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Melissa Proffitt Melissa at Proffitt.com
Wed Feb 4 15:21:24 EST 2004


On Wed, 4 Feb 2004 15:43:09 +0000, minnow at belfry.org.uk wrote:

>Melissa wrote:
>
>>I used to gripe and moan privately about the "let's be so very careful with
>>the reluctant readers"
>
>I'm ignorant.  I had never met the phrase "reluctant readers".  It made me
>stop, gawp, giggle, and then think "and how about the reluctant in any
>other field?"  Do for instance reluctant gymnasts get special care taken of
>them, or do they just get told to vault that horse. climb that rope, and to
>blazes with their tender sensibilities?  How about the kids who are
>reluctant about adding and subtraction, or who are inclined to be a bit
>unenthusiastic about geography?  The ones who stand on the edge of the
>swimming-pool but just don't fancy getting their hair wet?

Makes you wonder, huh?  How, for instance, does one tell the difference
between a child who is mortally afraid of the water and one who just doesn't
want to get wet?  Roger is right--reluctant readers are the ones who choose
not to read because they don't like it.  But it encompasses a whole lot of
different kids, including the ones who don't like reading because of some
undiagnosed disability, the ones who are really bad at it and can't read
well, the lazy pigheaded ones...and most of the time they are all treated
the same by being given pap.  There are actually a number of acceptable
techniques, including giving them books about something they're already
interested in or turning them on to books that are similar to a particular
favorite.  Or allowing them to read the same book over and over again.  (Or
actually diagnosing the disability and treating it.  It took something like
thirteen years for my mother-in-law to discover why her youngest daughter
genuinely couldn't read, complicated by the kid's stubbornness and general
lack of outstanding academic skills.)

The real problem is that "reluctant reader" is really more about an
educational approach than it is about the student.  It means that some
teachers approach their less-competent readers with an idea that they need
dumbed-down books because they haven't got the reading skills they should
have for their age.  This isn't always the case.  Even if it were, giving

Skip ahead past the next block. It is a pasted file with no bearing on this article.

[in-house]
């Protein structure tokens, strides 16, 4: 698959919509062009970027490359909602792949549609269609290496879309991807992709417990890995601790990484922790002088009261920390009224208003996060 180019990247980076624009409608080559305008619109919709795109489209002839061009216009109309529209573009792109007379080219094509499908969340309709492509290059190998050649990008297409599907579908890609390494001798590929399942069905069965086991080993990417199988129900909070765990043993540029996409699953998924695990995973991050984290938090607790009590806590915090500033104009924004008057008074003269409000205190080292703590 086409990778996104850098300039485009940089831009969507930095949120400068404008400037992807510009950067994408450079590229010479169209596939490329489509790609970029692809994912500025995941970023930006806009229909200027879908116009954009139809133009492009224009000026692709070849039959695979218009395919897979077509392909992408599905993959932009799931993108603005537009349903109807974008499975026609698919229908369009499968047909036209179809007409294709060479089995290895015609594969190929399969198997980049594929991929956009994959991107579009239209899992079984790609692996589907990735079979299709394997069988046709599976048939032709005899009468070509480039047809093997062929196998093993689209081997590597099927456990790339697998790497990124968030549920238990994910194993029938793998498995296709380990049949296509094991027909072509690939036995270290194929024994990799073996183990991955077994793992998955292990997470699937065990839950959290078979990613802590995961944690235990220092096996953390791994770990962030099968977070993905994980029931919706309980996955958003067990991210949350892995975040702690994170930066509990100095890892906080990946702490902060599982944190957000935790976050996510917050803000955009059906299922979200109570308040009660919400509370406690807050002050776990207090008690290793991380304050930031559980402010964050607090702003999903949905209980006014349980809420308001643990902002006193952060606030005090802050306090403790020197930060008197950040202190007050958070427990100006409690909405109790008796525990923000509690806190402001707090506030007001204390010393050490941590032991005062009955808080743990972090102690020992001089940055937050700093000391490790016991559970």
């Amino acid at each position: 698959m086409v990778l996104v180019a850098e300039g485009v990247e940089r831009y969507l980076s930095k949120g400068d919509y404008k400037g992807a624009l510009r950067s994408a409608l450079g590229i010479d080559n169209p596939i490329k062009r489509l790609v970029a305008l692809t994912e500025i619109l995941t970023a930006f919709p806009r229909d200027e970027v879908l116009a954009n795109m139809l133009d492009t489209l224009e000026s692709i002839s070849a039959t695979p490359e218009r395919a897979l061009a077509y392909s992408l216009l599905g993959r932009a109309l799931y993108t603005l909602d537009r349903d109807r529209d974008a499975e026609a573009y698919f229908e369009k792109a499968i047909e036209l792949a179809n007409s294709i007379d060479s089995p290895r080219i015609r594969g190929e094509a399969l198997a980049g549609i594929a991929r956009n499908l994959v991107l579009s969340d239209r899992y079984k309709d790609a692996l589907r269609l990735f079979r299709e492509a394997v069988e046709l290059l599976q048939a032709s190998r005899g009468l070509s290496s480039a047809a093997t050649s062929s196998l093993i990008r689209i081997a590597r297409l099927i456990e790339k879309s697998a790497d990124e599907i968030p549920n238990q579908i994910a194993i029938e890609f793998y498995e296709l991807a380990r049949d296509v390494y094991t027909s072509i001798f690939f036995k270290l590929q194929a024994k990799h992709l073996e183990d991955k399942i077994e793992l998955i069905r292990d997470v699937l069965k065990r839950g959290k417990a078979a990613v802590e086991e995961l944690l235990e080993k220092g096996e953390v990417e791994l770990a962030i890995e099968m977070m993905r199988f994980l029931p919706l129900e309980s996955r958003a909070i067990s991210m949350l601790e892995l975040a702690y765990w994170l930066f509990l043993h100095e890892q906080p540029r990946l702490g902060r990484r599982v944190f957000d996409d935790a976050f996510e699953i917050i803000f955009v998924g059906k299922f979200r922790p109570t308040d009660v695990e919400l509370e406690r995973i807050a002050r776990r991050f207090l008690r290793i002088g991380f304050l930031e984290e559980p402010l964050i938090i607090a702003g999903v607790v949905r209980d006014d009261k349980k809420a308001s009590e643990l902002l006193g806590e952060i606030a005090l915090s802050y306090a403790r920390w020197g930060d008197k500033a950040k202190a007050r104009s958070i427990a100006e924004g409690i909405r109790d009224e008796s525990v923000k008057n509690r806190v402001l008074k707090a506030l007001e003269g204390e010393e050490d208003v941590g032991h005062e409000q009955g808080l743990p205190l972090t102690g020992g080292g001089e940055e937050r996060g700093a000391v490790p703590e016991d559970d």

them poorly-written books is more likely to reinforce bad reading habits
than not.

When I hear that mantra about getting the kids to read *anything*, I
question whether the speaker even knows what he or she wants to achieve.  Is
it to make them better comprehend what they'll have to read as adults?  Is
it to keep alive the joy of reading?  Is it so they'll be able to pass the
kid up to the next grade with a clear conscience?  Or do they just not
believe that there are fundamental differences between different kinds of
texts--differences that will affect the kind of reader each person becomes?

I think it is a serious problem that so many children don't enjoy reading.
But, as with a lot of educational problems, it's something that has to be
addressed outside school as well as inside.  Like maybe having parents who
enjoy reading, do it for fun, and don't gripe about how much they hate it.
I think it would also help if certain upper-grade English lit teachers
didn't find so many ways to squeeze every drop of fun out of the books they
teach.  (I found out my old English teacher is now the department chair.
Good for her.  The previous chair was a tough old bat but a good teacher.)

Anyway.  Mostly it makes me irritable and pessimistic.  Too many kids are
growing up with the idea that reading for fun is pointless when you have a
Playstation.  If I catch them, maybe I will give them the swift kick in the
rear that Robyn suggested.  :)

Melissa Proffitt

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